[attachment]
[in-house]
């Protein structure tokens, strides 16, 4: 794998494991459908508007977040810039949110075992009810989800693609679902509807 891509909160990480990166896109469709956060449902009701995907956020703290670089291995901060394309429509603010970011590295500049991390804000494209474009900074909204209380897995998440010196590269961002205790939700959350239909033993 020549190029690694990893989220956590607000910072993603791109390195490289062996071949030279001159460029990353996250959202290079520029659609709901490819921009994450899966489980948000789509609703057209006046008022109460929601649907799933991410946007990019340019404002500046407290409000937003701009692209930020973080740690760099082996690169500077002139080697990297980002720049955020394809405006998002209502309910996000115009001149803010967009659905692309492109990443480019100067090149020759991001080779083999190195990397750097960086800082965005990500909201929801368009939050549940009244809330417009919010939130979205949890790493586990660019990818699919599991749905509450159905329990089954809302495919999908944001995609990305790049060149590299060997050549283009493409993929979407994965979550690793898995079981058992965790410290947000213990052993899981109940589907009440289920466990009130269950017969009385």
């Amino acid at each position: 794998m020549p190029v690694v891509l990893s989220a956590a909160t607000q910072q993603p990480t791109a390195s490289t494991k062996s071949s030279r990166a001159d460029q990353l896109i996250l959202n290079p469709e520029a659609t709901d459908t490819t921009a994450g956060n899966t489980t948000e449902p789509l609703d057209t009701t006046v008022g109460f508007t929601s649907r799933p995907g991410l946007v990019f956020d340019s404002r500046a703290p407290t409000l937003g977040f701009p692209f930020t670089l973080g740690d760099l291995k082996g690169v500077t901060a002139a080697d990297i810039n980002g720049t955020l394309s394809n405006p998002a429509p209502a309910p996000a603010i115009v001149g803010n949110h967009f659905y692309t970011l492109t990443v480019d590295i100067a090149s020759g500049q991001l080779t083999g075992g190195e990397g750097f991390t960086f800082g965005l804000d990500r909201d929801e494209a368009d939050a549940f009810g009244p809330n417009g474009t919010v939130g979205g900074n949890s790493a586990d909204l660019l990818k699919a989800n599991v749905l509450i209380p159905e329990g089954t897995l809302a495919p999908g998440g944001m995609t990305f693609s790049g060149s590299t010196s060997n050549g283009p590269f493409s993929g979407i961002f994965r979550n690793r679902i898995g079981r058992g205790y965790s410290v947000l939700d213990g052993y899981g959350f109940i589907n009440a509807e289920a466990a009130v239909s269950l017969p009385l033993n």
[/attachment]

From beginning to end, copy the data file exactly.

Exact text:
[in-house]
């Protein structure tokens, strides 16, 4: 794998494991459908508007977040810039949110075992009810989800693609679902509807 891509909160990480990166896109469709956060449902009701995907956020703290670089291995901060394309429509603010970011590295500049991390804000494209474009900074909204209380897995998440010196590269961002205790939700959350239909033993 020549190029690694990893989220956590607000910072993603791109390195490289062996071949030279001159460029990353996250959202290079520029659609709901490819921009994450899966489980948000789509609703057209006046008022109460929601649907799933991410946007990019340019404002500046407290409000937003701009692209930020973080740690760099082996690169500077002139080697990297980002720049955020394809405006998002209502309910996000115009001149803010967009659905692309492109990443480019100067090149020759991001080779083999190195990397750097960086800082965005990500909201929801368009939050549940009244809330417009919010939130979205949890790493586990660019990818699919599991749905509450159905329990089954809302495919999908944001995609990305790049060149590299060997050549283009493409993929979407994965979550690793898995079981058992965790410290947000213990052993899981109940589907009440289920466990009130269950017969009385």
């Amino acid at each position: 794998m020549p190029v690694v891509l990893s989220a956590a909160t607000q910072q993603p990480t791109a390195s490289t494991k062996s071949s030279r990166a001159d460029q990353l896109i996250l959202n290079p469709e520029a659609t709901d459908t490819t921009a994450g956060n899966t489980t948000e449902p789509l609703d057209t009701t006046v008022g109460f508007t929601s649907r799933p995907g991410l946007v990019f956020d340019s404002r500046a703290p407290t409000l937003g977040f701009p692209f930020t670089l973080g740690d760099l291995k082996g690169v500077t901060a002139a080697d990297i810039n980002g720049t955020l394309s394809n405006p998002a429509p209502a309910p996000a603010i115009v001149g803010n949110h967009f659905y692309t970011l492109t990443v480019d590295i100067a090149s020759g500049q991001l080779t083999g075992g190195e990397g750097f991390t960086f800082g965005l804000d990500r909201d929801e494209a368009d939050a549940f009810g009244p809330n417009g474009t919010v939130g979205g900074n949890s790493a586990d909204l660019l990818k699919a989800n599991v749905l509450i209380p159905e329990g089954t897995l809302a495919p999908g998440g944001m995609t990305f693609s790049g060149s590299t010196s060997n050549g283009p590269f493409s993929g979407i961002f994965r979550n690793r679902i898995g079981r058992g205790y965790s410290v947000l939700d213990g052993y899981g959350f109940i589907n009440a509807e289920a466990a009130v239909s269950l017969p009385l033993n």